Fully realizing the difficulty in selecting limited material for translation which would comply with the requests of American readers, and at the same time represent adequately the Russian botanical literature, we have written person-al letters to a number of leading Soviet scholars asking them to give limited lists of the most outstanding contributions to their own field of specialization by Soviet botanists in the last to years, thus covering ecology (geobotanv) anatomy and morphology, cytology, and physiology. We have received a most enthusiastic response and have already compiled a list in ecology. This list will be compared with the works most frequently requested by American ecologists and thus the few books most appropriate for translation will be selected. It is planned to survey other fields in the same way.
Helen P. Sorokin, Chairman, Botanical Society of America, Committee on Translations.
Two excellent publications of the Botanical Society of America are still available and will be sent to members for the cost of mailing. These arc Bulletin 11q: "An Exploratory Study of the Teaching of Botany in the Colleges and Universities of the United States," 1938; and Bulletin 120: "Achievement Tests in Relation to Teaching Objectives in General College Botany," 1939. Both were prepared by the Committee on the Teaching of Botany in American Colleges and Universities. They will be especially interesting and useful to the newer members of the Society who do not own copies. To obtain either one, send 15 cents in coins ,or to obtain both, send 25 cents in coin to Dr. Hiram F. Thut, Botany Department, Eastern Illinois University, Charleston, Illinois.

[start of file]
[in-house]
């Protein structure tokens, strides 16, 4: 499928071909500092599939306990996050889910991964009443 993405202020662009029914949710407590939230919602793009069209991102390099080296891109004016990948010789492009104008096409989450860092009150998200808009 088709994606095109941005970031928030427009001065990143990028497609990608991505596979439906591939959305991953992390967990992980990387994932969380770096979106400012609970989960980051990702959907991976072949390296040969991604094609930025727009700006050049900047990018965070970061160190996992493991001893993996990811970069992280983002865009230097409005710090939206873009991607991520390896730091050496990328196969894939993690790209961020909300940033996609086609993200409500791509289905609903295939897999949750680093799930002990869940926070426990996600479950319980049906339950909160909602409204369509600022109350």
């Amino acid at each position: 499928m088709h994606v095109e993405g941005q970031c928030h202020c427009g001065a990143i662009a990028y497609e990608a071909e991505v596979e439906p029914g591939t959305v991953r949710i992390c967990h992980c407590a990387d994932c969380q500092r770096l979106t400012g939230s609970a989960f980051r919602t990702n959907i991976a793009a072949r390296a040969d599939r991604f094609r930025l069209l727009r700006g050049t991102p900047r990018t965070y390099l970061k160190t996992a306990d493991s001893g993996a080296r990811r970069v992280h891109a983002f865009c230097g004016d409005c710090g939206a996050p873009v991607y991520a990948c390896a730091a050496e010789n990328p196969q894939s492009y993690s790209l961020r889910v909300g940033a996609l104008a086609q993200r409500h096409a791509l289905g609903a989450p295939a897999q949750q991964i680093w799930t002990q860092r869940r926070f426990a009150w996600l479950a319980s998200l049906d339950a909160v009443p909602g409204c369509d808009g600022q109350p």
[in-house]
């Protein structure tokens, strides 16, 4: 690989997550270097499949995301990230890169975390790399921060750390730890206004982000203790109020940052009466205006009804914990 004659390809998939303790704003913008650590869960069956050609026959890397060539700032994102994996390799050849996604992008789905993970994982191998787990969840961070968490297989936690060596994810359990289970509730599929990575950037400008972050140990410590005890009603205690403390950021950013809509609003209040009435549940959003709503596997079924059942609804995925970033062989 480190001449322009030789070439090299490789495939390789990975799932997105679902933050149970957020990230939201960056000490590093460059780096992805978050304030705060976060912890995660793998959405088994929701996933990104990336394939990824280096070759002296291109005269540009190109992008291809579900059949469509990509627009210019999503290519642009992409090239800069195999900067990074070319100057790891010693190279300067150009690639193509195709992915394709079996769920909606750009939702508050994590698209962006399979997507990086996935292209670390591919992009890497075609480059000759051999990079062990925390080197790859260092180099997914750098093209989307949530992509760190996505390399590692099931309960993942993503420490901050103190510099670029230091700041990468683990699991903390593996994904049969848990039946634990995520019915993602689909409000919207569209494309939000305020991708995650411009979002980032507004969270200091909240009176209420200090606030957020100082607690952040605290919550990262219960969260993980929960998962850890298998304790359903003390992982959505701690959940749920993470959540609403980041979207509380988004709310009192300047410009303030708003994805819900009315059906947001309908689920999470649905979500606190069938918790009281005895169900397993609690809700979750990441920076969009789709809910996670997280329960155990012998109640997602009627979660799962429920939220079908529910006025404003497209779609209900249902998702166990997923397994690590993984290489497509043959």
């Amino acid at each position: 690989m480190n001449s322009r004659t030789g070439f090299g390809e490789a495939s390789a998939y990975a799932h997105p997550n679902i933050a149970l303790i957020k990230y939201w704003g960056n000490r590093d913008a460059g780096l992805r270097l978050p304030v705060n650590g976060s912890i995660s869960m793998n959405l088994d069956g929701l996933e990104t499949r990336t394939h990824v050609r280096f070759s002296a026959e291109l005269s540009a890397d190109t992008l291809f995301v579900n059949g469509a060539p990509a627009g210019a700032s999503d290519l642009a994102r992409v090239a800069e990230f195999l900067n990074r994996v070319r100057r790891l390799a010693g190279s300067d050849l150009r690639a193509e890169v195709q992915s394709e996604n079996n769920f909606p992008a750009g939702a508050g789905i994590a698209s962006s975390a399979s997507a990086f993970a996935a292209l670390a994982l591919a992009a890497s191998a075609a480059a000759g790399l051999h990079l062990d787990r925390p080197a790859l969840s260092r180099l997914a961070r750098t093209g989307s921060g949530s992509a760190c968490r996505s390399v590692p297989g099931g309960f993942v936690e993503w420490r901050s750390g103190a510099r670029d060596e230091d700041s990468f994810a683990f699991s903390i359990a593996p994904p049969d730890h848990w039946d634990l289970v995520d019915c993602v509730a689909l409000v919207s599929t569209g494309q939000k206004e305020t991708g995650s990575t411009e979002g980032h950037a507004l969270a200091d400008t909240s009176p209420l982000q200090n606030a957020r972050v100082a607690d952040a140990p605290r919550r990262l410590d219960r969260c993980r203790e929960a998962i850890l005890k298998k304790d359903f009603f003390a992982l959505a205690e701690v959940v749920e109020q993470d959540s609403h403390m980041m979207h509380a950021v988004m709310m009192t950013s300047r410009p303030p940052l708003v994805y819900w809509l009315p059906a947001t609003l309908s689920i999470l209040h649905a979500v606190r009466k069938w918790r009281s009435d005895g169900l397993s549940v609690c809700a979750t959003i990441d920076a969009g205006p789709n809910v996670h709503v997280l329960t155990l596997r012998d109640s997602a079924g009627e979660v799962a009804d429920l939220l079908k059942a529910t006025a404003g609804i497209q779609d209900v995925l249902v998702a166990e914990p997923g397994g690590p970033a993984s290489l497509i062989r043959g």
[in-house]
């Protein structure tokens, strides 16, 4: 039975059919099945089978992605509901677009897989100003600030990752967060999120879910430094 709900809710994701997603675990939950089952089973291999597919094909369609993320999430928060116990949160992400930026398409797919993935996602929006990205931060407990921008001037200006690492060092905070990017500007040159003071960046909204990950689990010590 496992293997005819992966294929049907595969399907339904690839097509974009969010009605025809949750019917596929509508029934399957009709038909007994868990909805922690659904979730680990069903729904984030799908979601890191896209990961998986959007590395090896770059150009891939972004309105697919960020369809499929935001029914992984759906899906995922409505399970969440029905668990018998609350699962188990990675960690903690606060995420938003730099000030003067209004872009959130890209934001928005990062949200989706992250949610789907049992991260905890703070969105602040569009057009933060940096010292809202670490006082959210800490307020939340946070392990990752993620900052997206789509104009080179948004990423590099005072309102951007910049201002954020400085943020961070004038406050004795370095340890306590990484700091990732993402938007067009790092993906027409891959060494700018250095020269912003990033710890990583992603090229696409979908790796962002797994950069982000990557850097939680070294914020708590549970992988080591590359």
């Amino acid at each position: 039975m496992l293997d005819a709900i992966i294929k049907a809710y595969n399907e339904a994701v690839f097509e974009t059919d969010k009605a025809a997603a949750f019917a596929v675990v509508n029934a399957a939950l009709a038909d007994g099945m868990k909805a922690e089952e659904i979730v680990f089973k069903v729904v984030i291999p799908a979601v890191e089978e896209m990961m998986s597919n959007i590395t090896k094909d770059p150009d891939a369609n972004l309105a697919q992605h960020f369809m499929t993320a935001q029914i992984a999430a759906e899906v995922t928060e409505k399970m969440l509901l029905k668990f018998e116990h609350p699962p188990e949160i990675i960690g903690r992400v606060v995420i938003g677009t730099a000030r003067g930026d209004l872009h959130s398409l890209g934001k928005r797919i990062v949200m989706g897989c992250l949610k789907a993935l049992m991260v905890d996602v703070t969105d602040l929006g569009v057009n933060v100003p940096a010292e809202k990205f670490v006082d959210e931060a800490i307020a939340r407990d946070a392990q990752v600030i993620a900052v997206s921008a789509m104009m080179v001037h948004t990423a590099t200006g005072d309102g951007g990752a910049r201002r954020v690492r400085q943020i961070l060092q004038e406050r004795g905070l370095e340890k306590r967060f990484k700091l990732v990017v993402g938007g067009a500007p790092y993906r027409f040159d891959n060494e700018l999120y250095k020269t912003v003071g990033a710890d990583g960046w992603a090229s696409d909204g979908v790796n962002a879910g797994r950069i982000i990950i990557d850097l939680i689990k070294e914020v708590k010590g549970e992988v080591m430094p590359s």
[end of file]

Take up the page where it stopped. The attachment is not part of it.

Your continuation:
The Darbaker Award for 196o was presented to Dr. Janet R. Stein for her meritorious work in the study of algae. The presentation was made at the annual banquet of the Society.